08.29.08

Mariotti Brutally Dissed By “The Great Rock’n'Roll Swindle” Co-Author

Posted in non-sporting journalism at 12:56 pm by

(we can safely say the gentleman on the right had some colleagues over the years who were cooler than others)

As someone who was working here for 24 years before you arrived, I think you owed us more than that. You owed us decency. The fact that you saved your attack for TV only completes our portrait of you as a rat.

Newspapers are not dead, Jay, and this paper will not die because you have left. Times are hard in the newspaper business, and for the economy as a whole. Did you only sign on for the luxury cruise?

You have left us, Jay, at a time when the newspaper is once again in the hands of people who love newspapers and love producing them. You managed to stay here through the dark days of the thieves Conrad Black and David Radler. The paper lost millions. Incredibly, we are still paying Black’s legal fees.

I started here when Marshall Field and Jim Hoge were running the paper. I stayed through the Rupert Murdoch regime. I was asked, “How can you work for a Murdoch paper?” My reply was: “It’s not his paper. It’s my paper. He only owns it.” That’s the way I’ve always felt about the Sun-Times, and I still do. On your way out, don’t let the door bang you on the ass.Roger Ebert, Chicago Sun-Times, August 28, 2008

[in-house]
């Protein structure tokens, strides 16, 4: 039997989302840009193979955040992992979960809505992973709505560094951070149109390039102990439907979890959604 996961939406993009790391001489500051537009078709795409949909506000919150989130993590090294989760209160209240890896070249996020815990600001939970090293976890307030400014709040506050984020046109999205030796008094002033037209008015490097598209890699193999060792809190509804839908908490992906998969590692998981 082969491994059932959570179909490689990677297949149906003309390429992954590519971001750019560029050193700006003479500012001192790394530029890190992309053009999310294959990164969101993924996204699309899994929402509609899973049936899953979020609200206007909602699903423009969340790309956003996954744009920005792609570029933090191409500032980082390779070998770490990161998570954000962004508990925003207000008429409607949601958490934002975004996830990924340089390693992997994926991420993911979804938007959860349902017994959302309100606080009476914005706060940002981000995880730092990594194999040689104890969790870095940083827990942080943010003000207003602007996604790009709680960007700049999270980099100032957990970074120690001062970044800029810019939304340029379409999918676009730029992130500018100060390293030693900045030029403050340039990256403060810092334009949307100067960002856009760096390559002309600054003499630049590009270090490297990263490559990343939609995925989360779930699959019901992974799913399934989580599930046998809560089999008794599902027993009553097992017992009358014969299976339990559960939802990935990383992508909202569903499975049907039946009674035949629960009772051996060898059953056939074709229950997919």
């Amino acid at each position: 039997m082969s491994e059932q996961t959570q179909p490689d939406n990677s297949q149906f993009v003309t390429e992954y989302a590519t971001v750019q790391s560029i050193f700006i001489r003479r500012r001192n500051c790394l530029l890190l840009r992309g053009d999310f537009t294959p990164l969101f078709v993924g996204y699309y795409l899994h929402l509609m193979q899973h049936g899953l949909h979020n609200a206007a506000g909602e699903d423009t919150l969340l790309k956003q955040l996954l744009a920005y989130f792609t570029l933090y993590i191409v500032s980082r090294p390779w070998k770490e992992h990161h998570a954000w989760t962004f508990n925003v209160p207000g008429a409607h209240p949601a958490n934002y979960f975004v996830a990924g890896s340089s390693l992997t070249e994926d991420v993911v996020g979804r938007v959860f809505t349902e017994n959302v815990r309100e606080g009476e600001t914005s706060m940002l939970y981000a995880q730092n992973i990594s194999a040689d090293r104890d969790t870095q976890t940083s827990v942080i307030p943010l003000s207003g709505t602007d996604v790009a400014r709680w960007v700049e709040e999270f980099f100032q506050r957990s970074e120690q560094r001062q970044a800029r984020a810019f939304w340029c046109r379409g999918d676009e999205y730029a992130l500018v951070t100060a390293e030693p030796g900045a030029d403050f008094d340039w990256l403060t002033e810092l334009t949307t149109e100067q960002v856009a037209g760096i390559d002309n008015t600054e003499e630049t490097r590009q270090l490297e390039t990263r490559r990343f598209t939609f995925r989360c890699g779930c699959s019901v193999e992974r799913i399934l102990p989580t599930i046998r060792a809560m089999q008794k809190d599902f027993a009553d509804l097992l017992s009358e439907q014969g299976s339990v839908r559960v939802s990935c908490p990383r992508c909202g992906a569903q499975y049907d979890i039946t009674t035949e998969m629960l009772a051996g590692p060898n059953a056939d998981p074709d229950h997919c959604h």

3 Responses to “Mariotti Brutally Dissed By “The Great Rock’n'Roll Swindle” Co-Author”

  1. Brushback says:

    That’s awesome.

  2. Don says:

    When Roger Ebert is gone only then will we realize that he was the soul of the movie business.

  3. Ben Schwartz says:

    I don’t mind anyone heaping scorn on Mariotti for his ineptitude and mediocre reporting, but for Ebert to jump on him for bad manners in light of who they worked for and how outmoded the newspaper business currently is looks ridiculous. That is, you can work for Murdoch or Blacl who devalues your work and the paper and the responsibility a newspaper claims it has to a city — but for Mariotti to leave because he thinks the business is dead and to say so publicly is as low as it gets? Whatever.

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